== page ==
Qualcomm and Verizon join the Wireless Power Consortium board, the alliance behind the Qi wireless charging standard

Last fall, Windows Phone joined the world of wireless charging with the introducing of the Nokia Lumia 920 and the HTC 8X on Verizon. The feature was met with mixed reviews, but anyone who has used it will testify to its usefulness. It’s a shame devices like the Lumia 925 and 1020 need covers to add the feature. All Windows Phone devices that can charge wirelessly do so by using the Qi wireless standard.

Qi is currently the leading standard for wireless charging, but others are challenging it. So what happens now that Qualcomm and Verizon have joined the Wireless Power Consortium (WPC), the management board for the Qi standard?

Qualcomm currently sits as a founding member of Alliance for Wireless Power (A4WP), a group that rivals the WPC with their own standard. So it is a little odd that is has joined the WPC. AT&T and Starbucks have both publically backed another group promoting their own wireless charging standard called the Power Matters Alliance (PMA). That’s right, we have three different groups backing three different charging standards. Which is why it’s interesting that Qualcomm, who founded A4WP with Samsung, has joined the WPC.

Both the A4WP and WPC have been critical towards the other with their respective standards, even though the Qi standard is well established and backed by 172 companies. Its only fault is being labelled as “first generation” technology for how it implements inductive charging. The technology that A4WP is working on is pretty advanced, for example both groups are working to enable longer range charging. They’re both implementing magnetic resonance as a way to achieve this, but the A4WP is able to output 24W vs. 15W for Qi.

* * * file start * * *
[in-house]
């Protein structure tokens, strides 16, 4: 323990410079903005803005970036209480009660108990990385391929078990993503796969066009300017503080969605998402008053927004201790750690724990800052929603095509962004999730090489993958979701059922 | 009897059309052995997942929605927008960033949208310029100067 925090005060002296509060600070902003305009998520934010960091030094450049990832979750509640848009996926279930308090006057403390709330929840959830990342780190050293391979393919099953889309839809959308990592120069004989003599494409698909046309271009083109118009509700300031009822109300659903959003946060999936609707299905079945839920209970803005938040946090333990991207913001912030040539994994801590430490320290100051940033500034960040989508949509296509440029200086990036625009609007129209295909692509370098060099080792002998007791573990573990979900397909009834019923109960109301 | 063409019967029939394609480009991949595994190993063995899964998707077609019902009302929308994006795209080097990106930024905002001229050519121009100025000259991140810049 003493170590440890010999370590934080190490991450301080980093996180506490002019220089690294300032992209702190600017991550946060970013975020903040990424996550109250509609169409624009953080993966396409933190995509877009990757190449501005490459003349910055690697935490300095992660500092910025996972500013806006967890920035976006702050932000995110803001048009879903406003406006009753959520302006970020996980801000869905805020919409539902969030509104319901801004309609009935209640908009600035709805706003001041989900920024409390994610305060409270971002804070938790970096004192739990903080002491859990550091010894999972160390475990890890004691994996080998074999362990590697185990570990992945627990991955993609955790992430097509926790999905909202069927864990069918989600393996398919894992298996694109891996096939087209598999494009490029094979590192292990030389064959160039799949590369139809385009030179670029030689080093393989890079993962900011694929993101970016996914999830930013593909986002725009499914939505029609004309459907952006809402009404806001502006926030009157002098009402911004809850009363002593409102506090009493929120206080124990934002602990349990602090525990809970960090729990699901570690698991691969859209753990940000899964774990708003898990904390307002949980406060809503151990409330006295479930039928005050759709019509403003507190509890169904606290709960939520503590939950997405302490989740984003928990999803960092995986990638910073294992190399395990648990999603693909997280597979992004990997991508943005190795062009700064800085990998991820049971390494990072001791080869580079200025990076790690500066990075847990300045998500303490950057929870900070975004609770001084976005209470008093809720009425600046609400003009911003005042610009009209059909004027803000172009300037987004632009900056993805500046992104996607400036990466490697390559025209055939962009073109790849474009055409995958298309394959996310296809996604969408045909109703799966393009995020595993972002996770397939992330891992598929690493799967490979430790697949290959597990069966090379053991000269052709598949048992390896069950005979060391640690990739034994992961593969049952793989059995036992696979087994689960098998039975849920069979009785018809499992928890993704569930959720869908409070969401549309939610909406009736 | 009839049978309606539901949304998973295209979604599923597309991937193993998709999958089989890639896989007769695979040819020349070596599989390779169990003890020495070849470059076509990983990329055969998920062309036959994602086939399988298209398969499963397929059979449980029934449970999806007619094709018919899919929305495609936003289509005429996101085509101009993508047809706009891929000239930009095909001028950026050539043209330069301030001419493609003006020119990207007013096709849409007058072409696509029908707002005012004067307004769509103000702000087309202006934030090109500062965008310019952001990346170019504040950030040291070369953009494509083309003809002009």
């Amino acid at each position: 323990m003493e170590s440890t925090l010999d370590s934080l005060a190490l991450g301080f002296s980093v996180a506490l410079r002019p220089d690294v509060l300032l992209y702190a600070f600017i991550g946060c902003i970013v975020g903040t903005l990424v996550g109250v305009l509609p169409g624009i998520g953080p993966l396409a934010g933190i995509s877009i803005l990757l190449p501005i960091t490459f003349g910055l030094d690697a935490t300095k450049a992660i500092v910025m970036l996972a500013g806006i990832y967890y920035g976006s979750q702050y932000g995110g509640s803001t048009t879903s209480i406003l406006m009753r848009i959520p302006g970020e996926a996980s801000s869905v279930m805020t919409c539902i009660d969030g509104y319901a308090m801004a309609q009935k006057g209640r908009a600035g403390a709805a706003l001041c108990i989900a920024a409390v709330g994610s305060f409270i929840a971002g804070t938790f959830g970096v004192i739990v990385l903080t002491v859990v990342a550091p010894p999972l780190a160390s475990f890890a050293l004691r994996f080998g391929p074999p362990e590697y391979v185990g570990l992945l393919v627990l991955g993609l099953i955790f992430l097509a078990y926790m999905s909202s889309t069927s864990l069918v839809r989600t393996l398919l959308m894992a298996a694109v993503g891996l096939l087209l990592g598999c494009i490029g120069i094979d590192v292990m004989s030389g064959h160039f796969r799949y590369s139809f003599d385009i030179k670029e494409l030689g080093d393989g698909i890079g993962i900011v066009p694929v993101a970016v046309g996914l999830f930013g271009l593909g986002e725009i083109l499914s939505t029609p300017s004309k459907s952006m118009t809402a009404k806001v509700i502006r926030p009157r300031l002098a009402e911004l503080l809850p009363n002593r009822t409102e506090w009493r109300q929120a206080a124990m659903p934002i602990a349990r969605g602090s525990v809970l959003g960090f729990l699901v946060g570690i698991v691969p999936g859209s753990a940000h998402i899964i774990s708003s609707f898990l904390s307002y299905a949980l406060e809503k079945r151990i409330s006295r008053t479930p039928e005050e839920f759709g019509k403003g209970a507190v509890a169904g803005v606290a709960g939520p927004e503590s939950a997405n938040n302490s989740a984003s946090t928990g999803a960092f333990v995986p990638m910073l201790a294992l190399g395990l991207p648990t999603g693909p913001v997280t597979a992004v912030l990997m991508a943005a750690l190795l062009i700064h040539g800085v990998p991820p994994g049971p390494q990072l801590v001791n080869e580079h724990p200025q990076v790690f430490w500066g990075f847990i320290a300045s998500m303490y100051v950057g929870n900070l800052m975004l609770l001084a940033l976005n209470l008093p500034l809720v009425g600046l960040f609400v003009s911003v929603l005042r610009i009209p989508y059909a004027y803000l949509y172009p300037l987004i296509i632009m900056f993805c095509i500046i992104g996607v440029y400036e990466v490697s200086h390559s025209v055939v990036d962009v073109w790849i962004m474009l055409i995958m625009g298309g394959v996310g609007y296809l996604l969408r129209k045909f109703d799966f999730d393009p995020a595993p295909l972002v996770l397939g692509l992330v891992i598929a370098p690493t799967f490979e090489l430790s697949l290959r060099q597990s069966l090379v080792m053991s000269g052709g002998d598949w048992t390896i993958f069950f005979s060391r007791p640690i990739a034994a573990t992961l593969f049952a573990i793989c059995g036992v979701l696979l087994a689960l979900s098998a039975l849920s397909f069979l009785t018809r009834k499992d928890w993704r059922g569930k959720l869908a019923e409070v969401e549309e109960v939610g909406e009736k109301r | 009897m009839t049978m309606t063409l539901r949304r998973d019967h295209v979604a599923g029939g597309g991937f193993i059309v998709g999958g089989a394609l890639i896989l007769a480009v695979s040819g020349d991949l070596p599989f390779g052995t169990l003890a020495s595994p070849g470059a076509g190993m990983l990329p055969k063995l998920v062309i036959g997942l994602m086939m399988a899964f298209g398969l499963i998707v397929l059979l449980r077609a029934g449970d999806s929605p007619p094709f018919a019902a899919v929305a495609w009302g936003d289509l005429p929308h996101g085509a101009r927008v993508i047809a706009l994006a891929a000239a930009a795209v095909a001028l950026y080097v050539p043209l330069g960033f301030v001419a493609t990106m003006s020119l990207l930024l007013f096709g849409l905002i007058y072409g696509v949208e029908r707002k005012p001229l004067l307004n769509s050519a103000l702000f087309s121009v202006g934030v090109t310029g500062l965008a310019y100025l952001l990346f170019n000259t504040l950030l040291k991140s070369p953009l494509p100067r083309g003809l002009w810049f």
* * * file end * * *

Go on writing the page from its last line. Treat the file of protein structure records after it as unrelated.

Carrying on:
The implementation from the A4WP also allows multiple devices with different power requirements to charge on the same pad, something that Qi can’t do now or in the foreseeable future. However, Qi does claim greater efficiency by focusing on outputting uniform power.

So why did Qualcomm join? The company released a statement to Engadget that claims joining the WPC board was a logical step to grow the wireless power industry beyond the first generation, but that it believes A4WP represents the most mature and best implementation of wireless charging.

What can we take away from all this? That we’re not any closer to one wireless charging standard to rule them all and won’t be for a few more years. WPC is backed by heavyweights like Nokia, HTC, Sony, LG, Verizon, and others. While PMA has AT&T and Starbucks backing it. Then we have the A4WP backed by Qualcomm and Samsung. It’s a flustercluck at the moment.

Which could very well be why Nokia has been opting to make wireless charging optional via cases and shells for your phone. If Qi doesn’t win out as a standard, all they would need to do is make a case with the appropriate standard and you would be able to wireless charge your device at whatever establishment you frequent. Nokia is just hedging their bet. If PMA or A4WP wins out, your device won’t be stuck in the past.

What do you think?

Source: Wireless Power Consortium, Via: Engadget

Further reading:

Exploring the future of wireless charging now: Qi at MWC

Qi wireless under thread from rival Power Matters Alliance

Sam Sabri